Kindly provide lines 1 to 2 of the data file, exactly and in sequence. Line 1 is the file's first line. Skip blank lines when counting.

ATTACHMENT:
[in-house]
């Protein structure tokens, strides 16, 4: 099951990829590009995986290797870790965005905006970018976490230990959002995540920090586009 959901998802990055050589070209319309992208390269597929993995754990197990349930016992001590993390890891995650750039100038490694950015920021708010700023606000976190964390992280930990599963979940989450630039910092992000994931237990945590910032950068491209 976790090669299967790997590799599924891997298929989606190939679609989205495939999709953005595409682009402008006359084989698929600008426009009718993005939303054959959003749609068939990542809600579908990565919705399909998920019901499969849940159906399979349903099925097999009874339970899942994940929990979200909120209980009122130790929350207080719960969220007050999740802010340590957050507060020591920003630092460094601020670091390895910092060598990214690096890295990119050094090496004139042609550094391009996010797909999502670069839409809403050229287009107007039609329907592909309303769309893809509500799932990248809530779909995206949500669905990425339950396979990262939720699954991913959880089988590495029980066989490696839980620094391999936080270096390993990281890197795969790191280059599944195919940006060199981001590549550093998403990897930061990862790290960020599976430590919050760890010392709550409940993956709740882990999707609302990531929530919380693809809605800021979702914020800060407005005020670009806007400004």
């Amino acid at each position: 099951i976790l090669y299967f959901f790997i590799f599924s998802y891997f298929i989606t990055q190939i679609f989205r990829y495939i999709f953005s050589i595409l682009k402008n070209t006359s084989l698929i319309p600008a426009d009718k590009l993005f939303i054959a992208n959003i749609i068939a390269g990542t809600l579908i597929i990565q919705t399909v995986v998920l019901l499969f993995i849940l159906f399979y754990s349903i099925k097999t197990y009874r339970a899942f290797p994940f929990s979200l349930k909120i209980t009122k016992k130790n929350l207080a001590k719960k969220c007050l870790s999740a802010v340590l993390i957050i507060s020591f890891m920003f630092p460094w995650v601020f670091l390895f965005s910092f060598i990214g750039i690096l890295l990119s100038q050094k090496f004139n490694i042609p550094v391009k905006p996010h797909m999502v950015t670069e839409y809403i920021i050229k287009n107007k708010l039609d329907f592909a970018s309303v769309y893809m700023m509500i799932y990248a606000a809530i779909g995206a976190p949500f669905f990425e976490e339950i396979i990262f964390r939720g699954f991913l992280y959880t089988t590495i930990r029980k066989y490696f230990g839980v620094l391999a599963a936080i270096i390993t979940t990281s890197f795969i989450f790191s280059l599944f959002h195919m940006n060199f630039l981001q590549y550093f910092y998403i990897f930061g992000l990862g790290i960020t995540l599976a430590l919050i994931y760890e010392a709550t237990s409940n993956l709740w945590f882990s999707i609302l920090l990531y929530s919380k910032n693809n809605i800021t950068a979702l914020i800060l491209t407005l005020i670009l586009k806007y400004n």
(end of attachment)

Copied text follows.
[in-house]
């Protein structure tokens, strides 16, 4: 099951990829590009995986290797870790965005905006970018976490230990959002995540920090586009 959901998802990055050589070209319309992208390269597929993995754990197990349930016992001590993390890891995650750039100038490694950015920021708010700023606000976190964390992280930990599963979940989450630039910092992000994931237990945590910032950068491209 976790090669299967790997590799599924891997298929989606190939679609989205495939999709953005595409682009402008006359084989698929600008426009009718993005939303054959959003749609068939990542809600579908990565919705399909998920019901499969849940159906399979349903099925097999009874339970899942994940929990979200909120209980009122130790929350207080719960969220007050999740802010340590957050507060020591920003630092460094601020670091390895910092060598990214690096890295990119050094090496004139042609550094391009996010797909999502670069839409809403050229287009107007039609329907592909309303769309893809509500799932990248809530779909995206949500669905990425339950396979990262939720699954991913959880089988590495029980066989490696839980620094391999936080270096390993990281890197795969790191280059599944195919940006060199981001590549550093998403990897930061990862790290960020599976430590919050760890010392709550409940993956709740882990999707609302990531929530919380693809809605800021979702914020800060407005005020670009806007400004």